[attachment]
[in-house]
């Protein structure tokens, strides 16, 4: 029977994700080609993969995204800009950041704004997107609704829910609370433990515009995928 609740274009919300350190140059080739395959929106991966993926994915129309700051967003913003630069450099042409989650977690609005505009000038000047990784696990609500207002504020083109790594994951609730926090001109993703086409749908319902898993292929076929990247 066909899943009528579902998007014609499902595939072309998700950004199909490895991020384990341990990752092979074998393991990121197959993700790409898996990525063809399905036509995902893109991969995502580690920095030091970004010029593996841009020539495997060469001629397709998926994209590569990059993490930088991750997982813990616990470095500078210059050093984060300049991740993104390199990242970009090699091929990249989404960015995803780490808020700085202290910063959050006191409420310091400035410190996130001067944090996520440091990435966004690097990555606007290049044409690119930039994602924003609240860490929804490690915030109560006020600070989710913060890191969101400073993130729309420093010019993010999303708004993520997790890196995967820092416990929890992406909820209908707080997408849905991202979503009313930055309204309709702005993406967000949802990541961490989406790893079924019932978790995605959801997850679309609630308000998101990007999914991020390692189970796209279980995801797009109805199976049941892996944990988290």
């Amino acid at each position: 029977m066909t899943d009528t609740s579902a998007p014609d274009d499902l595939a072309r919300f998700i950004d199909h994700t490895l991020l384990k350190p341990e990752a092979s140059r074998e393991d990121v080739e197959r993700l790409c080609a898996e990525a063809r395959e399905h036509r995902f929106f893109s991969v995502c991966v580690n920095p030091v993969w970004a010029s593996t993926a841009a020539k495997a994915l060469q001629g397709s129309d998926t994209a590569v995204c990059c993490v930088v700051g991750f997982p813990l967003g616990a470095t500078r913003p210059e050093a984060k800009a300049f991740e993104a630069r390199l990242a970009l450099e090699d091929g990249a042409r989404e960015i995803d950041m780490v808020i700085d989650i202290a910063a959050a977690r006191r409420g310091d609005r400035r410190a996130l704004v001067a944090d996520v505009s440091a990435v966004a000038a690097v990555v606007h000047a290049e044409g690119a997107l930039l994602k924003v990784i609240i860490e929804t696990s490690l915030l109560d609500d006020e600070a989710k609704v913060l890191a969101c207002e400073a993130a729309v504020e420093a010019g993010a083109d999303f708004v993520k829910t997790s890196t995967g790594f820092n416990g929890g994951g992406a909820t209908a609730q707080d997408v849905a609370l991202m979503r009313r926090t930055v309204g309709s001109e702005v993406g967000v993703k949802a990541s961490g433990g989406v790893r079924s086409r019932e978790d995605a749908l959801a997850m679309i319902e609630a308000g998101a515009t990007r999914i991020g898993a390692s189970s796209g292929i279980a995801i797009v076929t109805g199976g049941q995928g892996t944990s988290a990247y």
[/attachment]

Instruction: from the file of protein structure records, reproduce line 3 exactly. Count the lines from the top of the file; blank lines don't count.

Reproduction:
């Amino acid at each position: 029977m066909t899943d009528t609740s579902a998007p014609d274009d499902l595939a072309r919300f998700i950004d199909h994700t490895l991020l384990k350190p341990e990752a092979s140059r074998e393991d990121v080739e197959r993700l790409c080609a898996e990525a063809r395959e399905h036509r995902f929106f893109s991969v995502c991966v580690n920095p030091v993969w970004a010029s593996t993926a841009a020539k495997a994915l060469q001629g397709s129309d998926t994209a590569v995204c990059c993490v930088v700051g991750f997982p813990l967003g616990a470095t500078r913003p210059e050093a984060k800009a300049f991740e993104a630069r390199l990242a970009l450099e090699d091929g990249a042409r989404e960015i995803d950041m780490v808020i700085d989650i202290a910063a959050a977690r006191r409420g310091d609005r400035r410190a996130l704004v001067a944090d996520v505009s440091a990435v966004a000038a690097v990555v606007h000047a290049e044409g690119a997107l930039l994602k924003v990784i609240i860490e929804t696990s490690l915030l109560d609500d006020e600070a989710k609704v913060l890191a969101c207002e400073a993130a729309v504020e420093a010019g993010a083109d999303f708004v993520k829910t997790s890196t995967g790594f820092n416990g929890g994951g992406a909820t209908a609730q707080d997408v849905a609370l991202m979503r009313r926090t930055v309204g309709s001109e702005v993406g967000v993703k949802a990541s961490g433990g989406v790893r079924s086409r019932e978790d995605a749908l959801a997850m679309i319902e609630a308000g998101a515009t990007r999914i991020g898993a390692s189970s796209g292929i279980a995801i797009v076929t109805g199976g049941q995928g892996t944990s988290a990247y």